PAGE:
10 December 2009 Edition
Derry Remembers 25th anniversaries of fallen Volunteers
McGuinness calls for publication of Robinson letter on Transfer
A SERIES of events commemorating four IRA Volunteers whose 25th anniversaries fell last week were held in Derry City last Sunday , 6 December.
Volunteers Danny Doherty and Willie Fleming were shot dead by the SAS in Derry City on 6 December 1984. Volunteers Antoine Mac Giolla Bhrighde from Magherafelt in County Derry and Ciarán Fleming, a cousin of Willie Fleming died on active service on the Fermanagh border on 2 December that year.
A well attended wreath laying ceremony was held at the Republican Memorial Garden in the Waterside area of the city on Sunday 6 at 1pm. Former H Block POW Leo ‘Archie’ Fleming, a brother of Willie Fleming and Ciarán’s cousin chaired the proceedings.
Wreaths were laid on behalf of the Republican Movement, former POWs and the families of the dead Volunteers.
Sara Griffin brought the ceremony to a close with a moving rendition of ‘Amhrán na bhFian.’
Later that afternoon two of Derry’s foremost football clubs played a challenge match for the Cú Chulainn Cup. In a hard fought match held in wind swept conditions the Waterside based Pearse’s edged out the Creggan men by a point.
Later that evening in the newly opened Gaelaras in Derry Sinn Féin’s Martin McGuinness delivered a talk in honour of the Volunteers and their families.
During the course of his address his said:
“December 1984 will go down in Irish history as another example of the depths to which the British military forces were willing to stoop in their attempts to break the will of the republican people.
“IRA Volunteers Antoine Mac Giolla Bhrighde, Ciarán Fleming, Danny Doherty and Willie Fleming all died in 1984 – 25 years ago fighting for Irish freedom – a goal not yet achieved. We have been through many trials and tribulations since those tragic days. The struggle has evolved through many phases since then. It has seen intense negotiations, cessations, breakdowns and eventually all-party talks leading to the Good Friday Agreement.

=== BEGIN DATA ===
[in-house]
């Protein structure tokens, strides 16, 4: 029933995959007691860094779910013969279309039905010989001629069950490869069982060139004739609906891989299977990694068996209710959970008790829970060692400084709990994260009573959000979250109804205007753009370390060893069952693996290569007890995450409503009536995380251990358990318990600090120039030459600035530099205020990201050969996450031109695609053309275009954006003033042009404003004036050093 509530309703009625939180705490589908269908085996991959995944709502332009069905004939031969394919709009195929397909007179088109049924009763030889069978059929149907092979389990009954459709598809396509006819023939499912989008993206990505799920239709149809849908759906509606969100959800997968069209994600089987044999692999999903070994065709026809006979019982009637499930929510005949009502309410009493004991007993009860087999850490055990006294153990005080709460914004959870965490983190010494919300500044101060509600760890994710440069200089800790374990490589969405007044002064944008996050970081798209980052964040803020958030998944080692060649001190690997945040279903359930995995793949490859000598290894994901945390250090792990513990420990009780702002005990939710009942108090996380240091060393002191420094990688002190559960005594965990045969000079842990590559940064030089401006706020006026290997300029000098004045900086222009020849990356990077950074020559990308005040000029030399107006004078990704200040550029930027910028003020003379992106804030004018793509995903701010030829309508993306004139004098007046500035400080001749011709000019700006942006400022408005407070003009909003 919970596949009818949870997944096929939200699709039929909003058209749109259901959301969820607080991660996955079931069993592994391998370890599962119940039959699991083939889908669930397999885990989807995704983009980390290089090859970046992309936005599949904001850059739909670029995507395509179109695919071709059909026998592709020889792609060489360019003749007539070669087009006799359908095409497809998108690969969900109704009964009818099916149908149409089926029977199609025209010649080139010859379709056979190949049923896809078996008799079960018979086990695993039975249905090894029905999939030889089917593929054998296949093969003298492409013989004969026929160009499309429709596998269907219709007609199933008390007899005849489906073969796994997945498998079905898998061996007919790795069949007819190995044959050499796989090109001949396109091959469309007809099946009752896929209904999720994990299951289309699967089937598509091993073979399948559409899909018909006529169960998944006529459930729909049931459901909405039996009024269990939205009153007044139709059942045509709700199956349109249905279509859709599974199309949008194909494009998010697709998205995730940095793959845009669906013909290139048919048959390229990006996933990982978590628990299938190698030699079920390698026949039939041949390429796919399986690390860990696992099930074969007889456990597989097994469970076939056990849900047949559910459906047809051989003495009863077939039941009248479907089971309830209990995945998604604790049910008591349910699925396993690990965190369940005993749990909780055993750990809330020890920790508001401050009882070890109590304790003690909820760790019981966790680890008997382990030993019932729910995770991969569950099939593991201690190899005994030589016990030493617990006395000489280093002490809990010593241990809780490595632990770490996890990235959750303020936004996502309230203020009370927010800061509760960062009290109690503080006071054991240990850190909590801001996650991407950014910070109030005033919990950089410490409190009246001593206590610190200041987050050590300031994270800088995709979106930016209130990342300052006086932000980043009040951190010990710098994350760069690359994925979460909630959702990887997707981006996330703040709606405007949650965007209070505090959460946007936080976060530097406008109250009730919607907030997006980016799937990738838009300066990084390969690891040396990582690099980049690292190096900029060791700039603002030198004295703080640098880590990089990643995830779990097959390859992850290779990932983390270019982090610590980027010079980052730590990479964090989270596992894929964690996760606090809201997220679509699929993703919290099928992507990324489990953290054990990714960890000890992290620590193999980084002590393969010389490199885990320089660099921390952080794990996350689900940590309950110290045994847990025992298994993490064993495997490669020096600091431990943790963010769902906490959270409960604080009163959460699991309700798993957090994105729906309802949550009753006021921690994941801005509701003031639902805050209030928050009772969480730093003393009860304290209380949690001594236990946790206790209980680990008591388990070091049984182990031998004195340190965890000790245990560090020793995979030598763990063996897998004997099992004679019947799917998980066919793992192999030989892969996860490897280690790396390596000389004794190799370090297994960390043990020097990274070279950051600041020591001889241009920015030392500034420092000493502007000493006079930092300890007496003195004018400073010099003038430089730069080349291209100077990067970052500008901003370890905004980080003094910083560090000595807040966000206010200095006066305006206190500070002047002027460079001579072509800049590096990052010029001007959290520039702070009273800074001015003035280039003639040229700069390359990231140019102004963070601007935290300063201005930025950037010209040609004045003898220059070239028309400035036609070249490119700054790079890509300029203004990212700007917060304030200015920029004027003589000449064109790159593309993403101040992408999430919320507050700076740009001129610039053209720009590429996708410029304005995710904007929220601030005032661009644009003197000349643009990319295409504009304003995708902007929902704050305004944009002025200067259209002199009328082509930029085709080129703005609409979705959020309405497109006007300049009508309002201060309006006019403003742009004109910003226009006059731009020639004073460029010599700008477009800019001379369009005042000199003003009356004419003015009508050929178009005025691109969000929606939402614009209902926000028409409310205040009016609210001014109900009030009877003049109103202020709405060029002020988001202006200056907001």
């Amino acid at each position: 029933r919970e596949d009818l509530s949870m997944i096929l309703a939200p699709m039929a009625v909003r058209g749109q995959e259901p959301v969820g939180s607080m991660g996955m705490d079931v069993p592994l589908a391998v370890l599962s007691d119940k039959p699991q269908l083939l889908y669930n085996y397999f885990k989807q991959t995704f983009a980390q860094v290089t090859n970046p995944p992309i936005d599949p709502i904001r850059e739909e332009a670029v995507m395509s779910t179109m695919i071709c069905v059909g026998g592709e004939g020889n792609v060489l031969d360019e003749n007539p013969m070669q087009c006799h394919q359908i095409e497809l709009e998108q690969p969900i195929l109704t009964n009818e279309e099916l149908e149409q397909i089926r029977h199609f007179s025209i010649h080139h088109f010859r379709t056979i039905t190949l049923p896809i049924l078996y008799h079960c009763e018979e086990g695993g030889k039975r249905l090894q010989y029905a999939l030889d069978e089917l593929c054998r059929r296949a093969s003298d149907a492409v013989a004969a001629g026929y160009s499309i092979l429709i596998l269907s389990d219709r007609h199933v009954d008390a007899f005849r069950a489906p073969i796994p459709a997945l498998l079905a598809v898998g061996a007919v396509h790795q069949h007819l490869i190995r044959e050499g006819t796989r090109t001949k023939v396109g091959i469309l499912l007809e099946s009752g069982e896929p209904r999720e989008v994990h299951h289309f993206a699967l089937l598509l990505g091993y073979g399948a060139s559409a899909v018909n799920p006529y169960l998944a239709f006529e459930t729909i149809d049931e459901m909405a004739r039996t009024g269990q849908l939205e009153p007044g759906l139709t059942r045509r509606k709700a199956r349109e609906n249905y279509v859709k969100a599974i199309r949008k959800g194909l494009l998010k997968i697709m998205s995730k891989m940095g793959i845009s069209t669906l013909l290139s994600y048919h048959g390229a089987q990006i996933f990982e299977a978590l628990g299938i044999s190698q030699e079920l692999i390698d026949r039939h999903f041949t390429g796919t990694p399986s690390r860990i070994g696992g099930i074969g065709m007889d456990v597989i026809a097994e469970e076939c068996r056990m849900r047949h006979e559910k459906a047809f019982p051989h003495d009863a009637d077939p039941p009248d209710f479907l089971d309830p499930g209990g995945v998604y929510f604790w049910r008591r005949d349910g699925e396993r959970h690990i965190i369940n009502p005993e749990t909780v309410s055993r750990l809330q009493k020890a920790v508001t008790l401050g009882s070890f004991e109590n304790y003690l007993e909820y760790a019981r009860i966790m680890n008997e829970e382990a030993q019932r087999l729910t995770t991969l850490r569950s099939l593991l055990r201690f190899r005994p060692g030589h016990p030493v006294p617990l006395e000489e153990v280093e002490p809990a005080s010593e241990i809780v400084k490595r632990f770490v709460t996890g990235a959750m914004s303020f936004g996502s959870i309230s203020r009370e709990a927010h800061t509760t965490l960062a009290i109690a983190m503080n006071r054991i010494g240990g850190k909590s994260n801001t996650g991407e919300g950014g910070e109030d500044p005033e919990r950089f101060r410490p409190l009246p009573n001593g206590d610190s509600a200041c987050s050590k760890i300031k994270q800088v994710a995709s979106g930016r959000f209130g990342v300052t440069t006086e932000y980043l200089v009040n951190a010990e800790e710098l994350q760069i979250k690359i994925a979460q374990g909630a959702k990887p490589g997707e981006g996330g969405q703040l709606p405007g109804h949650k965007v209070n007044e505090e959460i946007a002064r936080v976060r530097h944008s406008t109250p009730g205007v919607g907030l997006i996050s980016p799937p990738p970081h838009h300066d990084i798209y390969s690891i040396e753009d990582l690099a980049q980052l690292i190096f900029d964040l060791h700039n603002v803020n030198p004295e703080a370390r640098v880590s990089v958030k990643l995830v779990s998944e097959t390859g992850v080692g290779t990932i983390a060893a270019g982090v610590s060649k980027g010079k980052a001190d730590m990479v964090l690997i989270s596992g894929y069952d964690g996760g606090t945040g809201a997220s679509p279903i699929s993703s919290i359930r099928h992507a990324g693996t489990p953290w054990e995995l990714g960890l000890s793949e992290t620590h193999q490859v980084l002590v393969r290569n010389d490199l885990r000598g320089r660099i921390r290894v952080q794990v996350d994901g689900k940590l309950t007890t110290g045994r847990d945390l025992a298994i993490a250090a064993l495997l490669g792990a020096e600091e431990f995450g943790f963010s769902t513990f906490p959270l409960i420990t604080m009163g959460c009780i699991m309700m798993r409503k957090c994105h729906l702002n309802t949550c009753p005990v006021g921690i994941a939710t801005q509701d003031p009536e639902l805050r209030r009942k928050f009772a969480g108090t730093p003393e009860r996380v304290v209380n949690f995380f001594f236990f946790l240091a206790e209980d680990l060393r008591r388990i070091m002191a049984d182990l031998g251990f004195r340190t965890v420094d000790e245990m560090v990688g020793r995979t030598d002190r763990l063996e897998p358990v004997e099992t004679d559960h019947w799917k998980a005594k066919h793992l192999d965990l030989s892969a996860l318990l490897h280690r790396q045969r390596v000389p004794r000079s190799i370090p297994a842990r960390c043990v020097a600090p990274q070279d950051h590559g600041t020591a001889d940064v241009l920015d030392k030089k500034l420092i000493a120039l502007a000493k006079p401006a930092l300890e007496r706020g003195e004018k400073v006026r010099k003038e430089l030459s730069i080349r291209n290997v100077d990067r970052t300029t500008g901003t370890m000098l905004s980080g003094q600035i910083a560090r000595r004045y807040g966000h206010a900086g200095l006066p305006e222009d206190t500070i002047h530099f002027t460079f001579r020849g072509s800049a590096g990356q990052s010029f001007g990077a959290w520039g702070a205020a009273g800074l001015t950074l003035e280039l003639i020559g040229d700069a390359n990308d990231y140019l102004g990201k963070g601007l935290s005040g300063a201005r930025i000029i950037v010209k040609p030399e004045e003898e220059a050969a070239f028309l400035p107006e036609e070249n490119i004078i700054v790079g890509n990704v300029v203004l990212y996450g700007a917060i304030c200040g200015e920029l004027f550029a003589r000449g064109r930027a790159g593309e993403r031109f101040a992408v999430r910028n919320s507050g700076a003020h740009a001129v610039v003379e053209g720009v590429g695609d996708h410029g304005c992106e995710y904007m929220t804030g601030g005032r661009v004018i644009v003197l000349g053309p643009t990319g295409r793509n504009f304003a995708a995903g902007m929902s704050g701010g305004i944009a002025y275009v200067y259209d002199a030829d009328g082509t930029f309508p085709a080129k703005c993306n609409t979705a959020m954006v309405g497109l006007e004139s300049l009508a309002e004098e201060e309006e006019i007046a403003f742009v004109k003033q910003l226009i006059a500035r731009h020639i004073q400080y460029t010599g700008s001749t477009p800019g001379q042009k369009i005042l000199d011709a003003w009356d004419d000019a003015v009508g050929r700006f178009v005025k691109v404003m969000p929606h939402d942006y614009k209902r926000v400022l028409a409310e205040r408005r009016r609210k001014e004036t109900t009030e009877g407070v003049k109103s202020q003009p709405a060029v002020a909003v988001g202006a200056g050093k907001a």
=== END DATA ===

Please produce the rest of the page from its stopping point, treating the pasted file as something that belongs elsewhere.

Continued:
“I would not presume to second guess what these four brave Volunteers would think were we are today but I am extremely humbled and appreciative of the unstinting support that the Sinn Féin leadership has received from their families and I assure you that we will continue to expend all our efforts to achieve the united, sovereign and free Ireland that your sons, brothers, loved ones so gallantly gave everything to achieve.
“I have consistently pointed out that I am absolutely committed to making a success of the Assembly and its all-Ireland institutions. I passionately want them to work and to be expanded on. However, they have to work on the basis of partnership and equality as laid out in the Good Friday Agreement and the St Andrews Review.
“It is both worth noting and interesting to observe what the consequences are for political leaders of failing to stand by and fight for the agreements that you make. A case in point is David Trimble who after signing up to the Good Friday Agreement, failed the Agreement by refusing to embrace the change that it would bring.
“Such an approach only served to – not just destroy his leadership but to totally confuse the unionist electorate and the rest as they say is history.
“Enter Ian Paisley!
“In one of our first conversations Ian Paisley said to me – and I quote ‘We can rule ourselves, we don’t need these direct rule Ministers coming over here telling us what to do.” Well, no disagreement there.
“Just over one year later, exit Ian Paisley – enter Peter Robinson. His first big test was the European elections.
“Who mentioned confusion? What would the unionist electorate make of the Deputy Leader of the DUP, Nigel Dodds as Finance Minister going off to see Sinn Féin’s Economy Spokesperson, Mitchel McLaughlin to discuss financial matters while DUP European Candidate, Diane Dodds was campaigning on a ticket of smashing Sinn Féin. Who mentioned confusion within unionism?
“All of you are acutely aware of the difficulties we now face in relation to the transfer of Policing and Justice powers from London to here. Thirteen months ago Peter Robinson and I agreed a process which would see this happen and once more I quote ‘without undue delay’.
“The people Sinn Féin represents have the confidence to support us in moving forward.
“The DUP keep harping on about community confidence. Fair enough, but I must make it crystal clear that the eight-page letter, which I believe is loaded with preconditions, sent by Peter Robinson to the British Prime Minister, was neither seen or agreed by me, his partner in government, as part of our agreed process paper.
“Therefore I believe that publication of this letter is both reasonable and essential. The entire community is entitled to know what is in that letter. I am now calling on Peter Robinson to make the public aware of its contents.
“Peter Robinson in a recent statement sought to portray our party as being in denial about our position on Policing and Justice and sought to bolster his argument by saying that the British, Irish and American governments all signaled that his party conference remarks were positive and constructive. It’s a pity that Peter, in using the governments to support his argument has not taken cognisance of the fact that all three governments are on public record as saying that the devolution of Policing and Justice Powers should have taken place already”.
Sara Griffin sang a moving rendition of ‘Amhrán na bhFian’